These are the minimum requirements to be hired in the state of Colorado. Each agency's requirements differ.
By law, an individual must pass a Colorado POST basic academy, a certification examination administered by the POST Board, a physical and psychological examination, and a background check before they may serve as a peace officer in Colorado. Provisional certification is available for out-of-state officers.
Please note that students in training to be law enforcement officers and those whose certification has expired are ineligible to serve as police officers in the state of Colorado.
Under Rule 14- Fingerprint-Based Criminal History Record Check, every applicant must be fingerprinted and cleared through the Colorado Bureau of Investigation and the Federal Bureau of Investigation. The fingerprints may be completed by an out-of-state law enforcement agency but must be done on the Colorado POST fingerprint card. The agency, academy, or the individual may send the fingerprint card to the Colorado Bureau of Investigation, 690 Kipling, Suite 3000, Denver, CO 80215 with the $39.50 processing fee (certified check or money orders only - made out to CBI).
State law prohibits POST certification of any person who has been convicted of a felony or certain misdemeanors (See list of de-certifying misdemeanors here). Upon passing the basic academy, POST certification exam, and background check, an applicant for Basic certification under Board Rule 10- Basic Peace Officer Certification will receive a certificate allowing them to seek employment as a Colorado peace officer.
Additionally, individuals with domestic violence convictions may not be eligible to serve as peace officers, due to federal laws.
After receiving POST certification, an individual must meet additional requirements before being appointed as a peace officer. State law requires a physical examination and a psychological evaluation of an applicant be completed before any such applicant may be appointed. The hiring agency determines the scope of the examination and evaluation. The hiring agency also determines standards of acceptability of such results.
In addition, please note that individual law enforcement agencies may evaluate a variety of additional factors as part of their own hiring process. Some of these factors may include:
- Written employment test
- Oral board interview
- Physical agility test
- Polygraph test
- Minimum age (usually 21)
- Clean driving record
- Additional college education
- Complete background investigation, including fingerprint check, interviews of neighbors and employers
Be sure to check with individual agencies to determine their particular employment requirements. POST does not determine agency employment requirements.
Non-United States Citizens
The Department of Law (“DOL”) and the Peace Officer Standards and Training (“POST”) Board are committed to following all federal and state laws governing the certification of peace officer applicants, for both U.S. citizens and non-citizens alike. This page is intended to provide guidance to non-U.S. citizens who are considering applying for POST certification.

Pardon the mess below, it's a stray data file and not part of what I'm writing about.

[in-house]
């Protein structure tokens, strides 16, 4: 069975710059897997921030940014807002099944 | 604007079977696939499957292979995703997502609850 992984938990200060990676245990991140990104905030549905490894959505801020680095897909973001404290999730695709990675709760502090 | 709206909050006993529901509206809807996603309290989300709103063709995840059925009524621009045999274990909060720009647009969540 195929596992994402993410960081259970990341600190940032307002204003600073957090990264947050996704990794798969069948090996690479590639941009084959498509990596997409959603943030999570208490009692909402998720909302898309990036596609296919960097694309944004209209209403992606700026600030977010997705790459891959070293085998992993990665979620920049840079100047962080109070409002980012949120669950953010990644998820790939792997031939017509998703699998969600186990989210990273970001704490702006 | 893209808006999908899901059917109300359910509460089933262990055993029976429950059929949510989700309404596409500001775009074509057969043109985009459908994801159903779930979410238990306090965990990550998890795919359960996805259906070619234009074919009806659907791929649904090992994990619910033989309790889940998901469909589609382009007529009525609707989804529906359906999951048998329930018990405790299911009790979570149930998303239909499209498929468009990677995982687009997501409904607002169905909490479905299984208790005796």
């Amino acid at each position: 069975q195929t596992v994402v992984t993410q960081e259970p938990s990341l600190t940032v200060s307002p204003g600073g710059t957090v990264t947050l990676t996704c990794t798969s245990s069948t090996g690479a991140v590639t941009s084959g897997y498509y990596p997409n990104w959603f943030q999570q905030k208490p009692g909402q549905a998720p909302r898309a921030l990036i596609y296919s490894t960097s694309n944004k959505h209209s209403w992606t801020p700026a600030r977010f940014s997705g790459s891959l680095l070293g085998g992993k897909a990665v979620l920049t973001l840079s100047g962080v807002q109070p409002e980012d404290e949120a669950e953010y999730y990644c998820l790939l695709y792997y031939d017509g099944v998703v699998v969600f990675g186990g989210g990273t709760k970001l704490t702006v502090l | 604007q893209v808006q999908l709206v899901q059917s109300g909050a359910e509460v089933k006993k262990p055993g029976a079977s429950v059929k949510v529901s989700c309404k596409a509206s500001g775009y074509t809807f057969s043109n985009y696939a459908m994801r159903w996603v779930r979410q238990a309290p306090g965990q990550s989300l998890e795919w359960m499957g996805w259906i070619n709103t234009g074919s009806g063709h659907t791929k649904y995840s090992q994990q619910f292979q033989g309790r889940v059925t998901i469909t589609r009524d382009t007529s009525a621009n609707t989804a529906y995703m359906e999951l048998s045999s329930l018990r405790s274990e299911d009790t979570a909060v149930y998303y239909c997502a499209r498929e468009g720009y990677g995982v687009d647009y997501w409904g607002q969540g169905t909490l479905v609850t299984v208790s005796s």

Federal law allows states to provide public benefits, including POST certification, to some non-U.S. citizens. The following non-U.S. citizens can receive POST certification:
- Lawful permanent residents;
- An alien who is granted asylum under § 208 of the Immigration and Nationality Act (“INA”);
- A refugee admitted under § 207 of the INA;
- An alien who is paroled into the United States for a period of at least one year under § 212(d)(5) of the INA;
- An alien whose deportation is being withheld because the federal Attorney General has determined that such alien's life or freedom would be threatened in such country on account of race, religion, nationality, membership in a particular social group, or political opinion;
- An alien who is granted conditional entry under § 203(a)(7) of the INA;
- An alien who is a Cuban or Haitian entrant;
- A nonimmigrant under the INA; or
- An alien who is paroled into the United States for less than one year under § 212(d)(5) of INA.
There are also several categories of non-citizen immigrants who may not be eligible for POST certification, but this area of law is very complicated and it is impossible to anticipate the specific facts of each situation. For example, law enforcement agencies should always consult their attorneys about certain categories of immigrants, like those with employment authorization under the Deferred Action for Childhood Arrivals (“DACA”) program or other individuals who may lack lawful status in the United States. For more information, see 8 U.S.C. §§ 1621(a) and (c), 8 U.S.C. & 1641, and C.R.S. § 24-76.5-103(1).
The DOL and POST are not able to provide legal advice about specific individuals or circumstances. Hiring agencies and candidates with questions about their specific circumstances should consult an attorney.
Click for a printable PDF version of the POST Board Guidance Regarding Certification of Non-United States Citizens.